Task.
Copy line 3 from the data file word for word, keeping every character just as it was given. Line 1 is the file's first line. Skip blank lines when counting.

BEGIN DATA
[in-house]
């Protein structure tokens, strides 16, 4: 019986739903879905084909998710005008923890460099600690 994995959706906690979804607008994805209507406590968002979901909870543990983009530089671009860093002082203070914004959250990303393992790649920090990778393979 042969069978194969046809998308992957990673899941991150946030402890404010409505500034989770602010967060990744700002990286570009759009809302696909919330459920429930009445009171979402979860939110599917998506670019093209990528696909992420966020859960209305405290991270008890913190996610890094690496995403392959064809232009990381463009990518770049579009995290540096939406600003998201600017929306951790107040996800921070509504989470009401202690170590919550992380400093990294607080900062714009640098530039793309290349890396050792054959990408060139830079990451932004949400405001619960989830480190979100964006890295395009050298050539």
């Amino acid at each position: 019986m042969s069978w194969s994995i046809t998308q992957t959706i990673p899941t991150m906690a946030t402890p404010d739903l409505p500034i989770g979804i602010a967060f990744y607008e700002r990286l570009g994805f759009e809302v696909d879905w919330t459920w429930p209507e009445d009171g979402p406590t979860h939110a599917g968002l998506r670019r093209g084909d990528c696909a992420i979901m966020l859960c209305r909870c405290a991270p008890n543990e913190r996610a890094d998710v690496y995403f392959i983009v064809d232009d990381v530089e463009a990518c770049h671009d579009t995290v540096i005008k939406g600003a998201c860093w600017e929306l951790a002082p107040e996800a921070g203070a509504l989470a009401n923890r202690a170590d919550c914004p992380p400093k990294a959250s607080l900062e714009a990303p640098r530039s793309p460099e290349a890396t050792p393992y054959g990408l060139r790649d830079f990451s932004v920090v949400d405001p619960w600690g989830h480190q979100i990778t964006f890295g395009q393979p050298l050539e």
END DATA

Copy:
């Amino acid at each position: 019986m042969s069978w194969s994995i046809t998308q992957t959706i990673p899941t991150m906690a946030t402890p404010d739903l409505p500034i989770g979804i602010a967060f990744y607008e700002r990286l570009g994805f759009e809302v696909d879905w919330t459920w429930p209507e009445d009171g979402p406590t979860h939110a599917g968002l998506r670019r093209g084909d990528c696909a992420i979901m966020l859960c209305r909870c405290a991270p008890n543990e913190r996610a890094d998710v690496y995403f392959i983009v064809d232009d990381v530089e463009a990518c770049h671009d579009t995290v540096i005008k939406g600003a998201c860093w600017e929306l951790a002082p107040e996800a921070g203070a509504l989470a009401n923890r202690a170590d919550c914004p992380p400093k990294a959250s607080l900062e714009a990303p640098r530039s793309p460099e290349a890396t050792p393992y054959g990408l060139r790649d830079f990451s932004v920090v949400d405001p619960w600690g989830h480190q979100i990778t964006f890295g395009q393979p050298l050539e």